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October 14, 2004

DICK CHENEY ON KERRY'S USE OF HIS DAUGHTER:

You saw a man who will say and do anything in order to get elected. And I am not speaking just as a father here, though I am a pretty angry father, but as a citizen.

I think it was a major blunder by Kerry -- especially as his position on gay marriage is the same as the President's.

UPDATE: Reader Keith Rempel gets at the heart of what's wrong here, and articulates what I couldn't: "Kerry was using Cheney's daughter to harm her father. How many kids want to be used to harm their parents? Did anyone ask her if she wants to have her sexual practices used in the campaign?"

ANOTHER UPDATE: More thoughts here: "thou shall NOT speak of another's kid in any way that could POSSIBLY be construed as negative."

Meanwhile, Brian Erst emails:

A proper analogy would be if President Bush was asked a question about the issue of divorce. If, in reply, he said, "I believe divorce is very hard on children. Senator Kerry's daughters, Alexandra and Vanessa, know how painful and heartbreaking the divorce of their parents were to them. That's why I believe that we should have a program of marriage counseling that should take place prior to any divorce, to see if we can bridge the gap that has grown between two people who at one time, obviously loved each other. If it can't, then the divorce, however painful, may have to take place, but at least we have tried to minimize the damage to the children."

The inclusion of Kerry's daughters in the above quote would be crass. The matter is one of public record and I believe it has been spoken of to some extent during the campaign, but it still is using another person's family to score a cheap political point. . . . This one was obvious - especially after Edwards made the same point in his debate as well. Add Elizabeth Edwards' cynical psychoanalysis ("I find it sad Lynne Cheney has such a problem accepting her daughter...") and you get the Democratic equivalent of the old Republican tactic of wink-and-nod race baiting.

Well, maybe. I'm not sure I'd analogize gayness to divorce, but the family point-scoring is there. Whatever it is, it's tacky.

MORE: Lots of readers seem to think so. James Somers emails:

Politically, this issue is about parenthood, not gay rights, for the simple reason that there are more voters who are parents than there are voters who are gay. Kerry crassly exploited Cheney's daughter for use against Bush and thus, by extension, Cheney. Perhaps you have to be a parent to understand what that means. But the parents I've spoken to about this today - including some very liberal ones up here in deep-blue Connecticut - found Kerry's ploy nauseous. One Democratic friend, who's a father of four, said he recoiled at Kerry's remarks. And a mother I know who's voting for Kerry, and who believes (like me) that gay marriage should be legal, said she felt "deeply uncomfortable" when Kerry brought up Mary Cheney. The bottom line is that Kerry screwed up.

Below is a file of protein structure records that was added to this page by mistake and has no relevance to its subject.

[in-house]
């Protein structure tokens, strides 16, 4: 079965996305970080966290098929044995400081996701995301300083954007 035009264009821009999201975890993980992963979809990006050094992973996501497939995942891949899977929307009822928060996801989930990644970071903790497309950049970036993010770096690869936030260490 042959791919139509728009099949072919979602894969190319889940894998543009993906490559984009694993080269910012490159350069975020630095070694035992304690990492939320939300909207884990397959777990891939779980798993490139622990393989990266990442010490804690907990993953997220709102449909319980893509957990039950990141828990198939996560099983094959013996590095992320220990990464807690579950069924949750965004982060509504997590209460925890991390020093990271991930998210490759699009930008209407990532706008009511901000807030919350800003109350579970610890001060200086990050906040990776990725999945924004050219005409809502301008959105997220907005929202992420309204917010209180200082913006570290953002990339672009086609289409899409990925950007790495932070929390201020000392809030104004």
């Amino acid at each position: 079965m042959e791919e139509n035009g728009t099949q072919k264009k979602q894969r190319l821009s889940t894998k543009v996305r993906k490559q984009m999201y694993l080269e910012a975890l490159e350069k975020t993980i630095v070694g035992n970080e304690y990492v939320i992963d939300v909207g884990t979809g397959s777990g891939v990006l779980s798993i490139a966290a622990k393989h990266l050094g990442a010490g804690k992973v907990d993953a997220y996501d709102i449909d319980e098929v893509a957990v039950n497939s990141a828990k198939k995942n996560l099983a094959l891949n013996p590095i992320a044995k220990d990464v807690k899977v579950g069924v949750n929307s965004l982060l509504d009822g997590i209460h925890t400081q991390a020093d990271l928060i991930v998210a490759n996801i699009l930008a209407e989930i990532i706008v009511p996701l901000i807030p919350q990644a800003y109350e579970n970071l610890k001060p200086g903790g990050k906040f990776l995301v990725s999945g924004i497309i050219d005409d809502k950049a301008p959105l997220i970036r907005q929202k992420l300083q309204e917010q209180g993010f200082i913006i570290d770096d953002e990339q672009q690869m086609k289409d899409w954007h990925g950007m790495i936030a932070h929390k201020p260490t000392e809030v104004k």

Yeah, I think it was a mistake.

STILL MORE: Andrew Sullivan writes: "The usually even-keeled Instapundit says that Kerry's 'position on gay marriage is the same as the President's.' I can't see how that's even remotely the case."

Well, it was this Kerry statement that led to my conclusion:

The president and I have the same position, fundamentally, on gay marriage. We do. Same position.

Call me crazy, but I took that to mean that they had the same position. Since it was a Kerry statement, I should have realized that I was probably missing out on a crucial nuance. My bad. Andrew also writes: "One last gripe about Glenn: he also writes that Kerry 'dissed' Mary Cheney. How? Is calling an openly gay person gay an insult?" Of course not. It's not even an insult to call a straight person gay. But it is disrespectful to drag people into debates on sexuality on national TV. And it's disrespectful to do so as an effort to -- as Mickey Kaus suggested -- swing the votes of homophobes. I'm surprised that Andrew is so untroubled by this.

I think this illustrates that those who are expecting some special degree of sensitivity toward gay issues -- or privacy in general -- from a President Kerry are likely to be disappointed. Apparently, it's all just stuff to be manipulated for advantage.

MORE STILL: Mary Cheney was there, along with candidate wives and mothers, but Ann Althouse notes the women who weren't mentioned.

FINALLY: This video clip seems pretty fitting.

And Howard Fineman observes:

But do you like one who mentions someone else’s child to make a nasty political point? There were no laughs but gasps in the press room when Kerry noted that Vice President Dick Cheney's daughter, Mary, was a lesbian. It came during a discussion of gay marriage. Now, of course, everyone knows something about Mary—she is open about her sexual orientation and has worked in outreach programs to gays and lesbians, and even brought her partner to the vice-presidential debate in Cleveland.

Still, what was Kerry's point in hauling her into a discussion of the pros and cons of gay marriage? Was he trying to highlight the fact that the vice president doesn't share the president's support for a constitutional amendment defining marriage as only between a man and a woman? Was he trying to say that Cheney should actively OPPOSE it because of his daughter? Cheney and Kerry actually seem to share the same views.

But different standards.